Twenty-five years of post-Bretton Woods experience: some lessons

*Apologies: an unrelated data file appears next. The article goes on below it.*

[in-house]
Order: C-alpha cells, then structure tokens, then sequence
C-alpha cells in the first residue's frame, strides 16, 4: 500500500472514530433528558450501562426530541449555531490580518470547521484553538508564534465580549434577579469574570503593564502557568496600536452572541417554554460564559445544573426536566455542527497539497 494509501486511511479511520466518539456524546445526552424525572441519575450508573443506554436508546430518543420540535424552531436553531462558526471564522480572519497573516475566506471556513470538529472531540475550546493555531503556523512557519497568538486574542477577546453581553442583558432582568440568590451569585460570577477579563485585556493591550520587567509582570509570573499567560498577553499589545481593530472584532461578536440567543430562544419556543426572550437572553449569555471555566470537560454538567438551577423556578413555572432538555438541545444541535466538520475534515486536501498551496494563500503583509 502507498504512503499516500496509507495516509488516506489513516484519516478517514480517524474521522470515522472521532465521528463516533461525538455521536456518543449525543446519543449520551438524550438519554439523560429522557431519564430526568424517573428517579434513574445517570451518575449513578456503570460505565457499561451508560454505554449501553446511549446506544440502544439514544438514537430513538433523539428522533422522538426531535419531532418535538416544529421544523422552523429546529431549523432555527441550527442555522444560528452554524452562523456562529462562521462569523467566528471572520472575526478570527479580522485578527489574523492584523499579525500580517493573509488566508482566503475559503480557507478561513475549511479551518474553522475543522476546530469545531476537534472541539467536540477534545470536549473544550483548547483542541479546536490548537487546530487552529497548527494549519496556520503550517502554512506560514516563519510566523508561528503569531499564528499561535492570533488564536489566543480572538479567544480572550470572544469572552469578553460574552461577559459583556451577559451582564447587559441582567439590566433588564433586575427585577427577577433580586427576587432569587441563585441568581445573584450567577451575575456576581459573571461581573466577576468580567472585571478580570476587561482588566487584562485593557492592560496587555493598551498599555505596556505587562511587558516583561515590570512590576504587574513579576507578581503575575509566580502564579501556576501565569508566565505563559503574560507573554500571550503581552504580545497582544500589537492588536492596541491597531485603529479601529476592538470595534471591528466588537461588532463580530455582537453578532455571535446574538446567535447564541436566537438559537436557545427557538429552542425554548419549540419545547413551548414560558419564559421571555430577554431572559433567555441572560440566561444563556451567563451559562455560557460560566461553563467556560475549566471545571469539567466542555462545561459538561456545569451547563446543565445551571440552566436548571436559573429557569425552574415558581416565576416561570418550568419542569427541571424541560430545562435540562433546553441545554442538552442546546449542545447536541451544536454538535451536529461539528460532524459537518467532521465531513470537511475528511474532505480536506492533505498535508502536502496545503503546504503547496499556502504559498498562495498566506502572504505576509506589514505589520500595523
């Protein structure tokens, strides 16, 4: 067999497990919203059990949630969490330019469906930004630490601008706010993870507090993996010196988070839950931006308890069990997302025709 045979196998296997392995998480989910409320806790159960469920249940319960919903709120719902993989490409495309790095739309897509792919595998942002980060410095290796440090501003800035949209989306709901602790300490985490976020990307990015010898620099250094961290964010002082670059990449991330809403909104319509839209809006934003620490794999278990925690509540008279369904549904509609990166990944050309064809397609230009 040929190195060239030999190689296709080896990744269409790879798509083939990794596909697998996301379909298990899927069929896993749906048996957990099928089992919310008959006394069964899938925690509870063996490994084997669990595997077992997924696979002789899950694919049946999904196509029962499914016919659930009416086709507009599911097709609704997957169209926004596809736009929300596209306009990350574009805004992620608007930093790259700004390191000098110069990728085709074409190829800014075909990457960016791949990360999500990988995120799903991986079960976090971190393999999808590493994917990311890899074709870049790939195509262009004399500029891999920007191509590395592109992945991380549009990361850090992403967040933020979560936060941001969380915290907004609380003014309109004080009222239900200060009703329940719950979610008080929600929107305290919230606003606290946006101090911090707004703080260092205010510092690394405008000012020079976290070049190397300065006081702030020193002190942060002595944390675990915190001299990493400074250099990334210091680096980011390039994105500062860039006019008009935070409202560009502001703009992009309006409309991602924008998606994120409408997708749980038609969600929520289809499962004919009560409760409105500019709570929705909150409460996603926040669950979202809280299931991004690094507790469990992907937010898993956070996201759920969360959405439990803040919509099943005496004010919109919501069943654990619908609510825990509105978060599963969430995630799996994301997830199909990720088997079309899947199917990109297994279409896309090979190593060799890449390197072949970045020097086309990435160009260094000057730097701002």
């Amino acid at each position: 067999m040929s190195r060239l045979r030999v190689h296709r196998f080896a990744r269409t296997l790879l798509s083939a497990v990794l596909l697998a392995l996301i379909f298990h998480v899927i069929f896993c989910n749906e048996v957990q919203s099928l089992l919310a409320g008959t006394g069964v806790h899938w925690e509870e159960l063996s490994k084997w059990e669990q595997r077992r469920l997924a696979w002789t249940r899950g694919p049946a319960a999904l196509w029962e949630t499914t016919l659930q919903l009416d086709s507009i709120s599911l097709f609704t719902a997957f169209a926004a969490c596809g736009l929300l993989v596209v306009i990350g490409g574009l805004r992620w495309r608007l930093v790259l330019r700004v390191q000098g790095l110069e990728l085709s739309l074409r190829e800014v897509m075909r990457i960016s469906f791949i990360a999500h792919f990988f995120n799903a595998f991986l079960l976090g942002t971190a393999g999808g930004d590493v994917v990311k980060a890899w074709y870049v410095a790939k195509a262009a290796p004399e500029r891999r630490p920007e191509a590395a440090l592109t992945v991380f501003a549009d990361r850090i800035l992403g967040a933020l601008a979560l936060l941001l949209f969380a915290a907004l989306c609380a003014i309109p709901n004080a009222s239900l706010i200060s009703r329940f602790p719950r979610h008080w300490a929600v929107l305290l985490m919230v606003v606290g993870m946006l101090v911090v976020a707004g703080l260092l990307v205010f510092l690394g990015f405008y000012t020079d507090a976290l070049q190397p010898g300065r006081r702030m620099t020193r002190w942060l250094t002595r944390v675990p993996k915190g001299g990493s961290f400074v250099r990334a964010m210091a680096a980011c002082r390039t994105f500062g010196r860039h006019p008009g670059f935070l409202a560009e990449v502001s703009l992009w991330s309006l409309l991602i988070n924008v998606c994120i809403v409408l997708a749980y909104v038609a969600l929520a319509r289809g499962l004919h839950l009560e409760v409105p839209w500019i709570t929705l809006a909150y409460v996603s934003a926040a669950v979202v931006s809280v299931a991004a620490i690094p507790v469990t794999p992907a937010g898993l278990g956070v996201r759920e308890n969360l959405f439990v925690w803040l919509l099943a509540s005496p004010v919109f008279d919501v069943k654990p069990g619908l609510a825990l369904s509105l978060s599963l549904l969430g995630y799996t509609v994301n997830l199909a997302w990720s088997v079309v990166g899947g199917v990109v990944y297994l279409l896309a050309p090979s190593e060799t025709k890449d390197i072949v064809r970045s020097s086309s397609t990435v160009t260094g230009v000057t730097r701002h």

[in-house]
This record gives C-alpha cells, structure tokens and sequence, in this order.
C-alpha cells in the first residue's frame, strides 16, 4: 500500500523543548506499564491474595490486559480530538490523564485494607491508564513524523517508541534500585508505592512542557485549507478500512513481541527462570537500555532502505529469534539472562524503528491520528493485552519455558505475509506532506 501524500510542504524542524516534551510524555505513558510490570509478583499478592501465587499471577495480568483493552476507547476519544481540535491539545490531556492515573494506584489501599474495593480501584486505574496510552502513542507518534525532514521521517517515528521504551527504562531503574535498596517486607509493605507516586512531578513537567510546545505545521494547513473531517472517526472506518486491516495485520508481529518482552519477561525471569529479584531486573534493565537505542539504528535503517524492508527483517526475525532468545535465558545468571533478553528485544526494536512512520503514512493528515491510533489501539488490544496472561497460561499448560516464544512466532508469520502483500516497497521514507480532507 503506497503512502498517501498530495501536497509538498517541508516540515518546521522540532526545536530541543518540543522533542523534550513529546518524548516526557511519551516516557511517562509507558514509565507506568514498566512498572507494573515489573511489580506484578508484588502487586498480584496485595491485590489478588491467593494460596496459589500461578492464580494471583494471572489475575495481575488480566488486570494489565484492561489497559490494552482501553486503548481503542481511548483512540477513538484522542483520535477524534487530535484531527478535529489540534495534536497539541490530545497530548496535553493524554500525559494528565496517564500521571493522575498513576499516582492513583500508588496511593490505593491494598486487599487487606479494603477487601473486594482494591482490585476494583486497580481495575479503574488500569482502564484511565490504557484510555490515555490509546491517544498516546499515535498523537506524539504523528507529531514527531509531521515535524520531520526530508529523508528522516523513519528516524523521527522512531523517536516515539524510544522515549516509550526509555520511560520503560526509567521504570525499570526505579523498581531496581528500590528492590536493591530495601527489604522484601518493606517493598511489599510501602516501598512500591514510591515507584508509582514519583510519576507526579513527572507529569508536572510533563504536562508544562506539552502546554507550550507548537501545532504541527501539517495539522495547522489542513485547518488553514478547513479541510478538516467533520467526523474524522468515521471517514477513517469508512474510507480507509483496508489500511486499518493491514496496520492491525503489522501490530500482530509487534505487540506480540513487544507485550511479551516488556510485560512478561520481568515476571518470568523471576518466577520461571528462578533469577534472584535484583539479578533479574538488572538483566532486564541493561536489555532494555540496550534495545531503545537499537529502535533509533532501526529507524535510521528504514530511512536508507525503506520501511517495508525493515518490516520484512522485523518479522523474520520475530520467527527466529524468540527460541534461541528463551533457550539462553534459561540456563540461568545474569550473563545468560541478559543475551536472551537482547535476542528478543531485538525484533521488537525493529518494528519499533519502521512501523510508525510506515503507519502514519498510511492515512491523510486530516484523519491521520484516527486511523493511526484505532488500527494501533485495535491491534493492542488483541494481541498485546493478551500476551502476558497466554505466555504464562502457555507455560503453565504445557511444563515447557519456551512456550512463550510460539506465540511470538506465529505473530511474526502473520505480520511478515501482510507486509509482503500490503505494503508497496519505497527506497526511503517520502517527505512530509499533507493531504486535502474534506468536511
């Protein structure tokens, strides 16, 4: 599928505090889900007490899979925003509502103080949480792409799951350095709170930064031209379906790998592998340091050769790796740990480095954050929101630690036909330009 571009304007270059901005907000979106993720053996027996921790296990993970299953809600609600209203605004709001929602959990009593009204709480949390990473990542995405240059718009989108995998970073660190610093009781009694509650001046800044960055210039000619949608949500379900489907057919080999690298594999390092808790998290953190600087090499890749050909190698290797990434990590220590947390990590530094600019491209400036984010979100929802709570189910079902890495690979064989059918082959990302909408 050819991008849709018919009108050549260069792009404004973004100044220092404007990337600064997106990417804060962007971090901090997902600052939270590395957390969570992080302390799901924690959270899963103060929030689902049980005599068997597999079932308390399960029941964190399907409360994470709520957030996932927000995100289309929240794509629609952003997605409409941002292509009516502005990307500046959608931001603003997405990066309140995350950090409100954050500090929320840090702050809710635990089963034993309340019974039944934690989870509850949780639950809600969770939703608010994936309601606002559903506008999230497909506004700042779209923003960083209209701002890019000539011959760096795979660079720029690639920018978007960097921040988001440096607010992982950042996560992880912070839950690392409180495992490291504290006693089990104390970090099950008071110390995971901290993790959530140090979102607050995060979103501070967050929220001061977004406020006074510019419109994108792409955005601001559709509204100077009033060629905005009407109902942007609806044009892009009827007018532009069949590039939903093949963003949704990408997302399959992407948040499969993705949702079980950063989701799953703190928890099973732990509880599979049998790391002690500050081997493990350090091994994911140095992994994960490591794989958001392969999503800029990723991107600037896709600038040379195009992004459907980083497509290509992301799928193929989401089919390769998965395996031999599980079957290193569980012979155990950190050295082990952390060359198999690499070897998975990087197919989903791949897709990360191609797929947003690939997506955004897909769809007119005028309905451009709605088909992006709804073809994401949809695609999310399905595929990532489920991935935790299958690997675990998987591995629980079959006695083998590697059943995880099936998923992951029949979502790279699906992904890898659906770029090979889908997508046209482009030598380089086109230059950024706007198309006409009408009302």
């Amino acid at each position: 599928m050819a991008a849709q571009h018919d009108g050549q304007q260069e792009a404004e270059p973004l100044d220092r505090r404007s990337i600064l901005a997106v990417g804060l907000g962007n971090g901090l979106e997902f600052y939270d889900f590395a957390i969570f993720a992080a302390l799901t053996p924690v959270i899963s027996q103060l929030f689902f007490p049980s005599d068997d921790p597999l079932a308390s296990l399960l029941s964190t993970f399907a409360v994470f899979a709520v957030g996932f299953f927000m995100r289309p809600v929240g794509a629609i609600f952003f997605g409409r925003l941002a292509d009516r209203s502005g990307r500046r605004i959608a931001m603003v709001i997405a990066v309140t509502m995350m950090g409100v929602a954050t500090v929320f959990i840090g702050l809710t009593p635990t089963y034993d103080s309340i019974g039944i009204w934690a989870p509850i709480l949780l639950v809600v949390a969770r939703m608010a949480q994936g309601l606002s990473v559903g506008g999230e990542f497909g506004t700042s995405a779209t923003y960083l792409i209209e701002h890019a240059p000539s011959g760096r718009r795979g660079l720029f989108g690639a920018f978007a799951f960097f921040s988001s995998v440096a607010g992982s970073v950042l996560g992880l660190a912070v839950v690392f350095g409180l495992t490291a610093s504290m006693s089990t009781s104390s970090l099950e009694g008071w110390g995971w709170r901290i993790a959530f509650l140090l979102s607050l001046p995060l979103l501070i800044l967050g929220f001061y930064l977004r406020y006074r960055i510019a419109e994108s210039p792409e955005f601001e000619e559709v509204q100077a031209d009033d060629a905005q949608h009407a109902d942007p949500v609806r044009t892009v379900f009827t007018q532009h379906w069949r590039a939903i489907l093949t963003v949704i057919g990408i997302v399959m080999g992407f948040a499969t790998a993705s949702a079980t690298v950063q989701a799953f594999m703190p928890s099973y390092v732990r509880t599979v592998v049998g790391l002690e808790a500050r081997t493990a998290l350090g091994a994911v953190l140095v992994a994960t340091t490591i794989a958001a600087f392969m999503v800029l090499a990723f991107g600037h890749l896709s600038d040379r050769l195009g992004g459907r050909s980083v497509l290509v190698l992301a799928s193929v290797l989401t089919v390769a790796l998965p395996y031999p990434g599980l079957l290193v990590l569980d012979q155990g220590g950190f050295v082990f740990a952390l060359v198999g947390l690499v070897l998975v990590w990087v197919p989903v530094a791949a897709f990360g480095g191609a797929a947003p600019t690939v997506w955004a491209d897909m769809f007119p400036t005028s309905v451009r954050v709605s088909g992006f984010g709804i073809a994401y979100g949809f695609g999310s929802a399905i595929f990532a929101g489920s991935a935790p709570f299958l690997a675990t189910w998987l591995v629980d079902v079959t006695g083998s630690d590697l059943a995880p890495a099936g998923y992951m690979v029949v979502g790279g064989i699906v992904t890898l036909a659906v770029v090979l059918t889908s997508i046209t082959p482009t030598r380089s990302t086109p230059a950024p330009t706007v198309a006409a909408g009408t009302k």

In 1971 many academic economists were predicting that the Bretton Woods system of fixed parities would collapse. Some, most notably Milton Friedman, became excited about the possibility of a floating system because the benefits of international capital mobility can only be achieved through the flexibility in the exchange rate. These economists argued that a floating exchange rate system can ensure positive results more than the fixed parities system. Twenty-five years later, however, there is still no consensus on the matter. The author reviews the post-Bretton Woods experience to highlight some policies and approaches that might be helpful for the future.
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